KUCHING: conglomerate HSBC is no longer doing business with former Chief Minister Taib Mahmud, his family, cronies and possibly Sarawak.
In a bid seen as being among several measure at ‘damage control’, the bank has reportedly notified all members of Taib family that they are no longer allowed to hold accounts with the bank.
The move comes on the back of a contentious decision to shutdown itsdivision in Sarawak which lead to a public outcry and protests by employees and the Sarawak Bank Employees Union.
HSBC’s decision here is closely linked to its desire to withdraw from ‘tainted’ active business.
The bank had reportedly said that its presence here is no longer commercially viable.
The argument has not gone down well with employees and the public as Sarawak’s economy is seeing considerable growth.
This is especially so following the establishment of the Sarawak Corridor for Renewable Energy (Score), which has boasted opportunities forinto the state.
The 150 HSBC Sarawak are demanding thatintervene.
HSBC’s latest decision to bar Taib’s clan, was disclosed by online investigate portal Sarawak Report when it revealed that Taib’s daughter Raziah Mahmud and husband Robert Geneid had sold one of their familyfor over A$6.5 million (RM14 mil).
The portal also raised questions over whether the sale was indicative of ‘other’ problems in the state backyard.
HSBC bankrolled Taib’s cronies
Taib stepped down as Sarawak Chief Minister on Feb 28 and is no longer directing the administration of the state however his successor Adenan Satem has been described by critics as being “nothing more than a puppet”.
The 31-year old Taib regime had come under heavy attack by international activists for a range of reportedly dictatorial and unlawful activities.
In 2012, a UK-based NGO Global Witness blew the lid off the Taib clan and their cronies’ dealings.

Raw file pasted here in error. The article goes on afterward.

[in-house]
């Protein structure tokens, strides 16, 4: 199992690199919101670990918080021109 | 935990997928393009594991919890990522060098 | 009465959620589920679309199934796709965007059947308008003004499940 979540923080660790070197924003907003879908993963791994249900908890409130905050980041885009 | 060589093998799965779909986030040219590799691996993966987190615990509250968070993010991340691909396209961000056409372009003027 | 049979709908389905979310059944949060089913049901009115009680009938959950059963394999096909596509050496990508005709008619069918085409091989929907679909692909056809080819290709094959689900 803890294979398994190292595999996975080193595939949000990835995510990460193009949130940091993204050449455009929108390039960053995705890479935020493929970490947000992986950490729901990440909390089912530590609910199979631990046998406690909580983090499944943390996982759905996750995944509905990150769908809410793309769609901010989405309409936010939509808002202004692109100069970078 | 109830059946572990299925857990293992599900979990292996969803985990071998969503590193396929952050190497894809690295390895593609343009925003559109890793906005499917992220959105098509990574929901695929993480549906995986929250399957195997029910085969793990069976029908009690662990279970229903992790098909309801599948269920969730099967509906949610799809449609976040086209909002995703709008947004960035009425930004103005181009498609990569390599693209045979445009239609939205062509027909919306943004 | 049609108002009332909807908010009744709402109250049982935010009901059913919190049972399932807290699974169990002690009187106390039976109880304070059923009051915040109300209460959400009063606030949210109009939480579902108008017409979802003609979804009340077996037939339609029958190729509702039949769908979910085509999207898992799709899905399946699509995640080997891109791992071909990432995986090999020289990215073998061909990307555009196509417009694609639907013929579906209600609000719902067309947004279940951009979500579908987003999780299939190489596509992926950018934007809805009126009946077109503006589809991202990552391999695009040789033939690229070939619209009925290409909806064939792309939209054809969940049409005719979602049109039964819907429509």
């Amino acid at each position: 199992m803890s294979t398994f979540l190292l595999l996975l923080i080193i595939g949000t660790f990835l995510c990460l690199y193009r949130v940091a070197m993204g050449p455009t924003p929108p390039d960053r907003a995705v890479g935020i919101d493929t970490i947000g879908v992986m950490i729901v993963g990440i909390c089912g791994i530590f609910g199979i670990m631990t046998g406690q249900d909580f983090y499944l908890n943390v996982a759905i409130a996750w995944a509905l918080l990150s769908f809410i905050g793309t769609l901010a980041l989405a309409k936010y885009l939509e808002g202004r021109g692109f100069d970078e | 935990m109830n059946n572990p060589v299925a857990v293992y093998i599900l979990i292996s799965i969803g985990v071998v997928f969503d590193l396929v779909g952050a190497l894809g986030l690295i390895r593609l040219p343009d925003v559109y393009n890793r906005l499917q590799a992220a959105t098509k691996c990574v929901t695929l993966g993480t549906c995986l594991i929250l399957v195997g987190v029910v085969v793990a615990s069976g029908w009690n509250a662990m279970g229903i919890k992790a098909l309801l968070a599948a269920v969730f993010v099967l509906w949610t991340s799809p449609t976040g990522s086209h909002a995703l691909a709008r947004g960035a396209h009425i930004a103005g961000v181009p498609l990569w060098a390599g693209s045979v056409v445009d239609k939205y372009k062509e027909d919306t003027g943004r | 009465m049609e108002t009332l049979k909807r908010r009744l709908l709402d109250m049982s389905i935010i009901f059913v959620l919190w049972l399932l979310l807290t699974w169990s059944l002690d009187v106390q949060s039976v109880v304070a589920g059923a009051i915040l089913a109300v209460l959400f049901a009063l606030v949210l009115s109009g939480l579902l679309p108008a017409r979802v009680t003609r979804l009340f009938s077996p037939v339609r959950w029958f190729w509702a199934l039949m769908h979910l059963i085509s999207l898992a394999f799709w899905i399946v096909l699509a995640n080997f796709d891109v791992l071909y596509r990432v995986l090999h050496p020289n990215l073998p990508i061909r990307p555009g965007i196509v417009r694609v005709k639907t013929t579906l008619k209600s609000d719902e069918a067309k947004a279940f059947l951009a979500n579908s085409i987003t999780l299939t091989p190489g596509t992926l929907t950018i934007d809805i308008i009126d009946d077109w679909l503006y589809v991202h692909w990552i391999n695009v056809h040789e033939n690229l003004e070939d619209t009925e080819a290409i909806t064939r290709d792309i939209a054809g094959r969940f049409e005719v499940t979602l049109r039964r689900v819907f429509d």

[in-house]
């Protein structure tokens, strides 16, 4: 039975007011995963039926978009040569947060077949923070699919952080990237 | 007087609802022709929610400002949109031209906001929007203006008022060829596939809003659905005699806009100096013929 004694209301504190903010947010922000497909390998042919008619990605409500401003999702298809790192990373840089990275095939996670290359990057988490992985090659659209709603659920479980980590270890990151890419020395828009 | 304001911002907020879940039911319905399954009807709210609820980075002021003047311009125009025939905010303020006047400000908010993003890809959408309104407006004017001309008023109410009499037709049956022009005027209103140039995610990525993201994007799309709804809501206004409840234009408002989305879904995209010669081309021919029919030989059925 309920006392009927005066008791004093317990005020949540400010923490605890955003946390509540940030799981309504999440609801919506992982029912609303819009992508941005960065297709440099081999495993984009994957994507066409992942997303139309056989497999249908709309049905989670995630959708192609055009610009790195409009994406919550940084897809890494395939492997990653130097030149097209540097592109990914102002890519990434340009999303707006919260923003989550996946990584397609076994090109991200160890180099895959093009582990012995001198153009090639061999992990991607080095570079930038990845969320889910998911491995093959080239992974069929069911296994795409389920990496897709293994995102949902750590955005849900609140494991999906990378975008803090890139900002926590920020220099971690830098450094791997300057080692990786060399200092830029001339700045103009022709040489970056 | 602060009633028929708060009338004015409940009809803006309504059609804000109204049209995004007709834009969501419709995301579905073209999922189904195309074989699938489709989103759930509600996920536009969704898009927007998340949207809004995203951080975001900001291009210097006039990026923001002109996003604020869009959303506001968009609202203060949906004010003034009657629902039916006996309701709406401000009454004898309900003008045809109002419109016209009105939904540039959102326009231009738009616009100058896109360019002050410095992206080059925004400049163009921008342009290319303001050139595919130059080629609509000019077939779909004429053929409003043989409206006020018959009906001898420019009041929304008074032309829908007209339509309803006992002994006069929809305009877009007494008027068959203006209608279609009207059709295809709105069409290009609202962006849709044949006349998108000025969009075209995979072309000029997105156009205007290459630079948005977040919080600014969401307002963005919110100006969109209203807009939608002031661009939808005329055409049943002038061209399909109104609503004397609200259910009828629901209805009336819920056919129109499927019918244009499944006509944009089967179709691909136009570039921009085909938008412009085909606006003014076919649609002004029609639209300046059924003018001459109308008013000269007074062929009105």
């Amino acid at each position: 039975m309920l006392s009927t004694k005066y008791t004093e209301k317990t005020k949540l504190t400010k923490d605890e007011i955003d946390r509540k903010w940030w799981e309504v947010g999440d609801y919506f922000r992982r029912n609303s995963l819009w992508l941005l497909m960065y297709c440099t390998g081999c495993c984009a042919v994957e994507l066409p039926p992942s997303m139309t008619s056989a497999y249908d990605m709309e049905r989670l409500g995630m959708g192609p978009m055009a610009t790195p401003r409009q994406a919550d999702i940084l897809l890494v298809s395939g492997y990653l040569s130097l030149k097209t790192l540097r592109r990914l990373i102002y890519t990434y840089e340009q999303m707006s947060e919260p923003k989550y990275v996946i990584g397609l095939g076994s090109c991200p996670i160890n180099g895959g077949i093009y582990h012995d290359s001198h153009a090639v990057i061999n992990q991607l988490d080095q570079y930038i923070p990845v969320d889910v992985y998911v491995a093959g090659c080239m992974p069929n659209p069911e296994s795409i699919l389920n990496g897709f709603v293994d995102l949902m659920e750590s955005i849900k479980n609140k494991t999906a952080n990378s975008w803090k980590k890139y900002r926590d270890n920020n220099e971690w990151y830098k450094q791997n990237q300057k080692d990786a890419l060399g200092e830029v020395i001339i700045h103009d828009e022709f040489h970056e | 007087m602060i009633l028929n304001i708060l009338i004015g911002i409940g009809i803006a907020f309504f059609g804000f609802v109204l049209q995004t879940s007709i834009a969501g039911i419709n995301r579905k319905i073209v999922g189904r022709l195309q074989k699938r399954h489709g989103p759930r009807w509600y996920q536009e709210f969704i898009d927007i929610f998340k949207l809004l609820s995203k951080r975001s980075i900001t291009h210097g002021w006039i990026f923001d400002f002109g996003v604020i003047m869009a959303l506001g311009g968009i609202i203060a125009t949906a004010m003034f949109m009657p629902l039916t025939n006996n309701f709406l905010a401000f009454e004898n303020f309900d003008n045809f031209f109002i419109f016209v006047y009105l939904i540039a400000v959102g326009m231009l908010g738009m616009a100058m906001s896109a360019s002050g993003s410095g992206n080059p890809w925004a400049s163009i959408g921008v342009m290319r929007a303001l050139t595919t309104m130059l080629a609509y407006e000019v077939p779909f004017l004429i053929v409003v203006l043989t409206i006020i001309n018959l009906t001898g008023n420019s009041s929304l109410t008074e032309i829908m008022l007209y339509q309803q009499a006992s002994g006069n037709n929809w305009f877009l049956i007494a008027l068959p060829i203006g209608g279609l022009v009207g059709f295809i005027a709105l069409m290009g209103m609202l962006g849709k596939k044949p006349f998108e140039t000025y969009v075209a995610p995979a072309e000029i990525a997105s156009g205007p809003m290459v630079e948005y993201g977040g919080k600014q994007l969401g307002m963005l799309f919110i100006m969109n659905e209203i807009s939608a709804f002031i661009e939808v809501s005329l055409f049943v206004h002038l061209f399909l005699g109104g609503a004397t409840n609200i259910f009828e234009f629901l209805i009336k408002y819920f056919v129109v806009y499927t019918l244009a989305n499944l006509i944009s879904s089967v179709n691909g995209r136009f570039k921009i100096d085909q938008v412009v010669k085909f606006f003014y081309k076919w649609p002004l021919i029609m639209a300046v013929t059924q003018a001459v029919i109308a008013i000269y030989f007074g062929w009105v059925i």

The revelations followed Swiss-based NGO Bruno Manser Fund’s disclosure that the Taib clan had 49 companies in eight countries worth billions of US dollars.
In contrast the oil, gas and land rich state had been declared the third poorest in Malaysia.
BMF claimed the ‘source’ of Taib and his clan’s wealth came indirectly from logging the state.
HSBC had reportedly bankrolled errant logging companies in Sarawak.
Aby UK’s Serious Fraud Office (SFO) in 2012 showed that HSBC had violated its sustainability policies and earned around US$130 million (RM390mil) in the process.
The bank had reportedly providedto companies widely suspected of systematic bribery and corruption.
Sarawak exports more tropical timber than South America and Africa combined.
Politically connected clients
In its report “In the Future There Will B No Forest Left” Global Witness revealed that HSBC had provided loans and financial services to conglomerates and companies linked to Taib.
HSBC’s clients were described as “” (PEPs)
These clients, the report had further noted had also infiltrated into the global timber industry with the assistance of HSBC’s network.
The HSBC scandal in succession to BMF’s disclosure brought Taib’s crony companies, his unexplainable wealth and the depth of corruption in the state vis-a-vis Malaysia into global focus.
It also showed how Taib’s crony timber companies, which gained huge financial strength through their exploitation of Sarawak, had gone on to create global problems.